IPReg poised to become ABS licensing authority number 3
Heap: opportunity for all firms
The prospect of external investment in intellectual property firms is set to soar after the Intellectual Property Regulation Board (IPReg) won the support of the Legal Services Board (LSB) to become the third alternative business structure (ABS) licensing authority.
The LSB will now recommend to the Lord Chancellor that he designate IPReg as a licensing authority, meaning firms of patent and trade mark attorneys will be able to operate as ABSs under its oversight.
IPReg – which is the joint regulatory body for the Chartered Institute of Patent Attorneys and Institute of Trade Mark Attorneys – already regulates firms with a similar structure to ABSs as trade mark and patent attorneys have for some years been able to have up to 25% external ownership, the highest profile of which is AIM-listed Murgitroyd. They have since benefited from transitional provisions in the Legal Services Act 2007.
The LSB said it was satisfied that IPReg “has already demonstrated its capability as an approved regulator and has researched and planned for additional resources to fulfil its role as a licensing authority”.
IPReg chairman Michael Heap told Legal Futures that “central to our thinking” when deciding whether to become a licensing authority “was the loss for all time of regulating ABSs if we did not approach the changes in a positive way”.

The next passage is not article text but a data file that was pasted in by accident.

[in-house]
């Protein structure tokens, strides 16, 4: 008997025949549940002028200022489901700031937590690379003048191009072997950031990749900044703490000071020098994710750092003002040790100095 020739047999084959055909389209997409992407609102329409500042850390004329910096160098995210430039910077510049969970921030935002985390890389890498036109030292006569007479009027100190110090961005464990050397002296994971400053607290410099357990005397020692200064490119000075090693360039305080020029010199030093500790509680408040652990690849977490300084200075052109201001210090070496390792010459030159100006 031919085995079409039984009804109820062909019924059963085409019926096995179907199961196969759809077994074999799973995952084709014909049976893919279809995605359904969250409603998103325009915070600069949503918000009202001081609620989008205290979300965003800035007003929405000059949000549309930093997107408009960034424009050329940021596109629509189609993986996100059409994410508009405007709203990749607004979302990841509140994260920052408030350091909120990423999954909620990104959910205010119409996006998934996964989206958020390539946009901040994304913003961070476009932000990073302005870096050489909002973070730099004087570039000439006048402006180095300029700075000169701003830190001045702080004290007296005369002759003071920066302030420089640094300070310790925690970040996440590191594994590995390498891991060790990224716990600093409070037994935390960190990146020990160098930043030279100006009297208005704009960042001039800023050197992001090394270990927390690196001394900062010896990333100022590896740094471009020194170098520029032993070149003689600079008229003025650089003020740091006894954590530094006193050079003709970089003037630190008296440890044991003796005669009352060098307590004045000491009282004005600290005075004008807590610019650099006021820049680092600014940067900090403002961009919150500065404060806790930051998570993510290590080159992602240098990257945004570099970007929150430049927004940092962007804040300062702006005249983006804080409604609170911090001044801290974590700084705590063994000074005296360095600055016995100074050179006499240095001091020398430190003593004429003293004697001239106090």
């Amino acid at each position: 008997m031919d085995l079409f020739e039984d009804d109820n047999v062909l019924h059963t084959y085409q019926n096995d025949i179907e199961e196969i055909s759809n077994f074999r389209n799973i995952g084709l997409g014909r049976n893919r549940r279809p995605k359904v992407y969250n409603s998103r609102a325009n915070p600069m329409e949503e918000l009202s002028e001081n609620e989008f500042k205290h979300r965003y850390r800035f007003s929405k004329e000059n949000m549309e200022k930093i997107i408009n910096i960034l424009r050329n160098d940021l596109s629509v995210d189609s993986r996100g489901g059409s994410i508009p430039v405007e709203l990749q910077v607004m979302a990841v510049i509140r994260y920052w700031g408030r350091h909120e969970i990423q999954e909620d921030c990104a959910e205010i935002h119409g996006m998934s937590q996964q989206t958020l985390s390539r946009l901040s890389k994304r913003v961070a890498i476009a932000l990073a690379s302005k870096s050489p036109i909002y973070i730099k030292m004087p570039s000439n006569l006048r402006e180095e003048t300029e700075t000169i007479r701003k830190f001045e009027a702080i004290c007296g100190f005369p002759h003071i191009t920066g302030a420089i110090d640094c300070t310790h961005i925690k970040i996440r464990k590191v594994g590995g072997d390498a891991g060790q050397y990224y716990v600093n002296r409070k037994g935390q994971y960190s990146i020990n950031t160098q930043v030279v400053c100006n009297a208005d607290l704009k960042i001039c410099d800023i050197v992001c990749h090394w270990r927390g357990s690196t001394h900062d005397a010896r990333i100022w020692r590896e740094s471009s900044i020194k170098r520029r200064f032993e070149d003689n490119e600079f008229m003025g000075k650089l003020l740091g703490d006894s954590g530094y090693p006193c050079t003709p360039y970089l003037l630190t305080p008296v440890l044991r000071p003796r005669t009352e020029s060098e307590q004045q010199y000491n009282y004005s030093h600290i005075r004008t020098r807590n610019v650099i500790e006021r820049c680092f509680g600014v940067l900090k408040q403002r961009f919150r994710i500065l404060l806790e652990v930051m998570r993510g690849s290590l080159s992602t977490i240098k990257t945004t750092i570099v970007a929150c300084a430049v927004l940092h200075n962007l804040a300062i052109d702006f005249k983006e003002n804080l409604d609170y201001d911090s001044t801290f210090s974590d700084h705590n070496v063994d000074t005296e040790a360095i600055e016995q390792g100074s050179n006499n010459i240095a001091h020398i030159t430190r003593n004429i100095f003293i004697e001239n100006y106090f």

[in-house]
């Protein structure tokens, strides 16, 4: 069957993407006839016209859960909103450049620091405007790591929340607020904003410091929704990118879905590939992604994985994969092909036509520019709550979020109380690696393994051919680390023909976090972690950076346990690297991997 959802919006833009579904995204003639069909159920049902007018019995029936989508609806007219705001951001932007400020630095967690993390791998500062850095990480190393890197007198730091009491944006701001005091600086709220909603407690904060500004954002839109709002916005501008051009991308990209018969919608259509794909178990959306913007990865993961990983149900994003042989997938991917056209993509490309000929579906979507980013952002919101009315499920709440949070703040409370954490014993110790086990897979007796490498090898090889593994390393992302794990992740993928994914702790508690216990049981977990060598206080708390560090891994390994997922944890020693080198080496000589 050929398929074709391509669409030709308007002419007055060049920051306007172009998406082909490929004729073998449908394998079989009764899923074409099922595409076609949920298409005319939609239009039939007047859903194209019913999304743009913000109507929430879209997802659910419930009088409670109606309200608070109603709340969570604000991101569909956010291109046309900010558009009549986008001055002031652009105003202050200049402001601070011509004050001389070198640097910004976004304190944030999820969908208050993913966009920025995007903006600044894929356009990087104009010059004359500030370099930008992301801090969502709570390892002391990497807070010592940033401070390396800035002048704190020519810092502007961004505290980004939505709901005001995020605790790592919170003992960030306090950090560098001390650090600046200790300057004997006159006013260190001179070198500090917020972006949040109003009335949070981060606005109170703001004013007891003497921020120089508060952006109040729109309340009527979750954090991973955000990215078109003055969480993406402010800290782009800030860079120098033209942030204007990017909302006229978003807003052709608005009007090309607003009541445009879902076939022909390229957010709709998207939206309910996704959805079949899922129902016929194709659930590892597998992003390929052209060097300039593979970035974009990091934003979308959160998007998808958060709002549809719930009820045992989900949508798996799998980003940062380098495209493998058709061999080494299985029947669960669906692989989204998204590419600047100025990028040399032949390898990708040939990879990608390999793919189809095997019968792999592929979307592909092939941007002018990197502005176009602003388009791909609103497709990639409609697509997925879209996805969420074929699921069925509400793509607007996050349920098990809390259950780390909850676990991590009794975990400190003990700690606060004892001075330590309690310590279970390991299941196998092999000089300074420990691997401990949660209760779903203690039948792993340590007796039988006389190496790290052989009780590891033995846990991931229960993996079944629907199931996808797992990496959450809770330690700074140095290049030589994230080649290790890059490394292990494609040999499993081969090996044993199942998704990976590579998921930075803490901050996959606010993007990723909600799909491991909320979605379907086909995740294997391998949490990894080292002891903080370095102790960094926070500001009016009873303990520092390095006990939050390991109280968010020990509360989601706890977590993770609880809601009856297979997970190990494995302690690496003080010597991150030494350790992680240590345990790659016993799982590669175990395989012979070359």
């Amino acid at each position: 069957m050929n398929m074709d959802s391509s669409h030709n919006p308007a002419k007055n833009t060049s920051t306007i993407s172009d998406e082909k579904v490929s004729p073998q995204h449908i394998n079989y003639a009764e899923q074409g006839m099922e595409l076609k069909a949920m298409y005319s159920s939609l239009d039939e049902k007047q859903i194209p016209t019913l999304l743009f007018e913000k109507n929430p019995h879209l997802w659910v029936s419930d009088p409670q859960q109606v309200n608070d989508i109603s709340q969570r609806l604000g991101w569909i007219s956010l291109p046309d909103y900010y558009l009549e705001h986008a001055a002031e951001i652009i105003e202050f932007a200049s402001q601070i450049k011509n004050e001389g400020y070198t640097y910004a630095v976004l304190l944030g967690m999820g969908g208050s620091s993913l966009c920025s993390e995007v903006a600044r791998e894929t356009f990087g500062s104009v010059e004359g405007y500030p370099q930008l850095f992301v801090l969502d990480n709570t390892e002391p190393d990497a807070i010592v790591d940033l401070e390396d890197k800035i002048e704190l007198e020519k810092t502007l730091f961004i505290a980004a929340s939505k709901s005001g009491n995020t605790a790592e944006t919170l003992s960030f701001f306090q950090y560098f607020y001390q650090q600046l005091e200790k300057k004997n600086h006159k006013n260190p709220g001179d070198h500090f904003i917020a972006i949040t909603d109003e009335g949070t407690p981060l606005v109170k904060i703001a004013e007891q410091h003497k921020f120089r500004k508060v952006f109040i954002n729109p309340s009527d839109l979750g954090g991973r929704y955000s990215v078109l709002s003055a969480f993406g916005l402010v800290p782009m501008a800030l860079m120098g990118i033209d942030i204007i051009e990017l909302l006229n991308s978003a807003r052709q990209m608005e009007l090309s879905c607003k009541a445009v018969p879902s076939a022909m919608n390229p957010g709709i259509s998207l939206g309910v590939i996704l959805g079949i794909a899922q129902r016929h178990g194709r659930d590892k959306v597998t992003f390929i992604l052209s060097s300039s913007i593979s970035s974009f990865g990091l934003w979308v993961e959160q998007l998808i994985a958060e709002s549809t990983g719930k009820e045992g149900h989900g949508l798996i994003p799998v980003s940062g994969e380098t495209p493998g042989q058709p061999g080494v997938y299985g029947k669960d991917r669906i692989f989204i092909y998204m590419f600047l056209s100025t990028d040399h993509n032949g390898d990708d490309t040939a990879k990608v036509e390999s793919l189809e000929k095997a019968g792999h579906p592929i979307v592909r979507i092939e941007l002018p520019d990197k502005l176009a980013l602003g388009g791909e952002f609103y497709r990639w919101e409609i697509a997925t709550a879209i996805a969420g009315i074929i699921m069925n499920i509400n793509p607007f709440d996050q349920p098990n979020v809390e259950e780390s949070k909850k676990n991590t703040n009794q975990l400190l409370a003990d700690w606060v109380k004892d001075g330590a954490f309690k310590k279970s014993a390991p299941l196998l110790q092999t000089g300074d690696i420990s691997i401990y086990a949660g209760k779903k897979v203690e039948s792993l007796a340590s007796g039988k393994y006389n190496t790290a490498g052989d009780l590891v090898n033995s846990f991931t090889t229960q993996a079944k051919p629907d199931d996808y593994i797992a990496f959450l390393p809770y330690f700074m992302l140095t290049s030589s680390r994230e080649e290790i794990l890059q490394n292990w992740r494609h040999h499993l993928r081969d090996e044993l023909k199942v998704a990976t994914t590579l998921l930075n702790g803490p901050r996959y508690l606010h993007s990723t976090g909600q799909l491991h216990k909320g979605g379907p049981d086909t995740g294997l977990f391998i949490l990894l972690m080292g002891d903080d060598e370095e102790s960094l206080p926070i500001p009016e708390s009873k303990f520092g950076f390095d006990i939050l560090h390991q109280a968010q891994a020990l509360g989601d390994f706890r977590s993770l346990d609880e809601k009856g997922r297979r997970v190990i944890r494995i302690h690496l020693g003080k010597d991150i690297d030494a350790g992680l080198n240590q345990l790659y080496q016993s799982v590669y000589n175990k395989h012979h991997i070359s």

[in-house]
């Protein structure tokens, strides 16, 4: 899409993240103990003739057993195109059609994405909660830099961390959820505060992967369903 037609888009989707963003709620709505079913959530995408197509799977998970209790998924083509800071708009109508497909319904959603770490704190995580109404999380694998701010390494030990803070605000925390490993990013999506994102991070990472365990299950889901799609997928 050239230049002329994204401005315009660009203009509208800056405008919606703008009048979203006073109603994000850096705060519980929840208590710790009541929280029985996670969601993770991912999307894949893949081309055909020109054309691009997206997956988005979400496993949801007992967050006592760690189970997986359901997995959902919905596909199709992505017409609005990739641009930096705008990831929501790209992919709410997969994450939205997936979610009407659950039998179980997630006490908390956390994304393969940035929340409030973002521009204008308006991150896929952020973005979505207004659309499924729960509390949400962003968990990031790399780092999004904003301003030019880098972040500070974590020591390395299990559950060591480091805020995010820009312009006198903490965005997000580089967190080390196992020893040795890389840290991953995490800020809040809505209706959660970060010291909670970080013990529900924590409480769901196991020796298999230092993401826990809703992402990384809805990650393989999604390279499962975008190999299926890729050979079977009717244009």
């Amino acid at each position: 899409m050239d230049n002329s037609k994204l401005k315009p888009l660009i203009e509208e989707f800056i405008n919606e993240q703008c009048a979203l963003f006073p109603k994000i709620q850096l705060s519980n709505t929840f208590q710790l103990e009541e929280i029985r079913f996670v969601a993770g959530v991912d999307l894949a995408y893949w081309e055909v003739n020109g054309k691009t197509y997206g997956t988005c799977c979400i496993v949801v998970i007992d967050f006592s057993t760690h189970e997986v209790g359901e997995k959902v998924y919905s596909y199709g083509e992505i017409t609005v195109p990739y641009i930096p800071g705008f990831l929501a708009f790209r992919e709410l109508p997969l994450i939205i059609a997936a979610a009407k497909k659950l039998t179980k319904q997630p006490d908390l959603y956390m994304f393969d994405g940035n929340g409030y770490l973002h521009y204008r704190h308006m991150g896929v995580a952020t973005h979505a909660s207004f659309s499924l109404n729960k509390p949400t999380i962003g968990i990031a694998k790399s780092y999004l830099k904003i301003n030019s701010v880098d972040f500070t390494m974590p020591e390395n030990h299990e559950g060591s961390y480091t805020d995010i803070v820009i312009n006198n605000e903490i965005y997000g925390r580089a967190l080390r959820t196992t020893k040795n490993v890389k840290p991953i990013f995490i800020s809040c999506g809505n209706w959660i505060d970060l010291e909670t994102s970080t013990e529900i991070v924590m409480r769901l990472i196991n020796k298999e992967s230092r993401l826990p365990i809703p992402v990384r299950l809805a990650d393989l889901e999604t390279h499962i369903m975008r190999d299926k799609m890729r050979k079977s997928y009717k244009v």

Existing ABS-type firms could have sought regulation from the Solicitors Regulation Authority, but the individual attorneys would have continued being regulated by IPReg, which could have caused “confusion and detriment”.
Mr Heap added: “The real issue was the opportunity for all firms to take advantage of the possibilities now open. These opportunities included injections of capital and talent.
“In IPReg’s view, it would have been a disservice to the IP community to close off the route to greater commercial freedom and to say to those go-ahead firms, ‘find someone else to regulate you’.”
IPReg has now achieved “a positive result for the IP community, consumers, and over time a benefit to UK plc”, he said.
Roger Burt, president of the Chartered Institute of Patent Attorneys, said: “This makes a lot of sense. Having IPReg as the licensing authority for ABSs will benefit consumers as well as the legal profession. It should remove a potential obstacle to firms of patent attorneys merging with other providers of legal or professional services. This could widen consumer choice and enhance the service provided to business.”
Catherine Wolfe, president of the Institute of Trade Mark Attorneys, added: “It’s taken the IPReg team, led by Ann Wright, many months of hard and good work to get this far. It has been a complicated and demanding process and we are delighted to hear that the Legal Services Board is making this recommendation.”
The LSB should also announce this week whether the Institute of Chartered Accountants in England and Wales has been successful in applying to become a regulator of probate services and an ABS licensing authority, and if the Chartered Institute of Legal Executives will be able to grant members independent rights to conduct conveyancing and probate.
Tags: Chartered Institute of Patent Attorneys, Institute of Trade Mark Attorneys, intellectual property, Intellectual Property Regulation Board, IPReg, Legal Services Act, Legal Services Board
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